Introduction to electron crystallography
2011 (English)In: Crystal research and technology (1981), ISSN 0232-1300, E-ISSN 1521-4079, Vol. 46, no 6, 535-541 p.Article in journal (Refereed) Published
Everything in Nature, macroscopic or microscopic, inorganic, organic or biological, has its specific properties. Most properties of matter depend on the atomic structures, and many techniques have been developed over the centuries for structure analysis. The greatest of them all, structure analysis of single crystals by X-ray diffraction, X-ray crystallography, was founded in 1912, and remains the most important technique for studying structures of periodically ordered objects at atomic resolution. Electron diffraction of single crystals was discovered fifteen years later by Thomson, Davisson and Germer. The wave property of electrons was exploited in the invention of the electron microscope by Knoll and Ruska in 1932. Since then, electron microscopes have been used in many fields as a tool for exploring and visualising the microscopic world in all its beauty. Between the first blurred images and today's sharp atomic resolution lies seventy years of untiring engineering. More recently, the unprecedented power of computers has made it possible to analyse quantitatively, and even further improve, these images. The amalgamation of electron diffraction and atomic resolution electron microscopy with crystallographic image processing has created a new powerful tool for structure analysis - electron crystallography.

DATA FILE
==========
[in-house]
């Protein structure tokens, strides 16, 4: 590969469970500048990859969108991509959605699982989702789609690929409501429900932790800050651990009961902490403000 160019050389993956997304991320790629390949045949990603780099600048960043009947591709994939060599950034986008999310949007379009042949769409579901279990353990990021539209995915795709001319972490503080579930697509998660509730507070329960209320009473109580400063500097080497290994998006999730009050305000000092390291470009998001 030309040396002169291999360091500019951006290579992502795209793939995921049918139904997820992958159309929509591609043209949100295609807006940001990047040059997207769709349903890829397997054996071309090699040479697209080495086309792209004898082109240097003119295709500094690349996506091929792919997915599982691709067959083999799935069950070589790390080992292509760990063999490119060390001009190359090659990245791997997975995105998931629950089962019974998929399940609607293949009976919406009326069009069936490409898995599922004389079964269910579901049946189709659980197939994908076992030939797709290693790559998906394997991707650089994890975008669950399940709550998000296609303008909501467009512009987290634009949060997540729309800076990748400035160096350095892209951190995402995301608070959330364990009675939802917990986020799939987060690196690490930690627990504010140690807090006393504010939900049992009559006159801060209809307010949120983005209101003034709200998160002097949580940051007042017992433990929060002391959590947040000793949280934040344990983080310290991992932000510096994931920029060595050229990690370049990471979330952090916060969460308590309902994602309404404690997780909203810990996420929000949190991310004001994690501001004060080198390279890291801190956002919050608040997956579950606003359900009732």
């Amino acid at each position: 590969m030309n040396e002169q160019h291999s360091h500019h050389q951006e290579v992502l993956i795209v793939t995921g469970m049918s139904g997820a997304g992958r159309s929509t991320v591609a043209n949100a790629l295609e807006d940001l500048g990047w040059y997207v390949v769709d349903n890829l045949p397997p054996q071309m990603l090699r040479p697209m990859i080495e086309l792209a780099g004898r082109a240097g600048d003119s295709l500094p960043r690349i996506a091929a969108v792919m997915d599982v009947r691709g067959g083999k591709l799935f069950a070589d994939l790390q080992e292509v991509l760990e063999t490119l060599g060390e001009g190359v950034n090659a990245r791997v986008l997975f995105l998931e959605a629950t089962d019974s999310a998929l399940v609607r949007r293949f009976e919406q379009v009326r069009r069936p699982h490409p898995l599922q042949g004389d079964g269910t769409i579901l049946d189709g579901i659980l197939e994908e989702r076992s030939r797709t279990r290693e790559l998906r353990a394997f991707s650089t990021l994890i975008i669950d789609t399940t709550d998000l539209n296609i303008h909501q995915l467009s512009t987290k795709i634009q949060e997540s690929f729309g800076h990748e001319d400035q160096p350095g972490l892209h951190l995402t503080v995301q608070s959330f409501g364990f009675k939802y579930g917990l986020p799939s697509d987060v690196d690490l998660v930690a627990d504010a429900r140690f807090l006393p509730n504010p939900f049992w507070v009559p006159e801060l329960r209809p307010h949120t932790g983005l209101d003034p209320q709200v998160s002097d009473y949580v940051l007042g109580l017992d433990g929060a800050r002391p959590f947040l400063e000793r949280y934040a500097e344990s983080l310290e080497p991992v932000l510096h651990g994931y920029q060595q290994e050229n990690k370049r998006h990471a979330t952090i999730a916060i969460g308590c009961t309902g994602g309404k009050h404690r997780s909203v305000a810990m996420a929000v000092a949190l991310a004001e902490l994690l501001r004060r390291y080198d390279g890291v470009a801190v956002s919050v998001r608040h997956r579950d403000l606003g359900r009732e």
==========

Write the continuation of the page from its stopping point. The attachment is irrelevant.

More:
Place, publisher, year, edition, pages
2011. Vol. 46, no 6, 535-541 p.
IdentifiersURN: urn:nbn:se:su:diva-67844DOI: 10.1002/crat.201000531ISI: 000292055500002OAI: oai:DiVA.org:su-67844DiVA: diva2:471704
authorCount :22012-01-022012-01-022012-01-02Bibliographically approved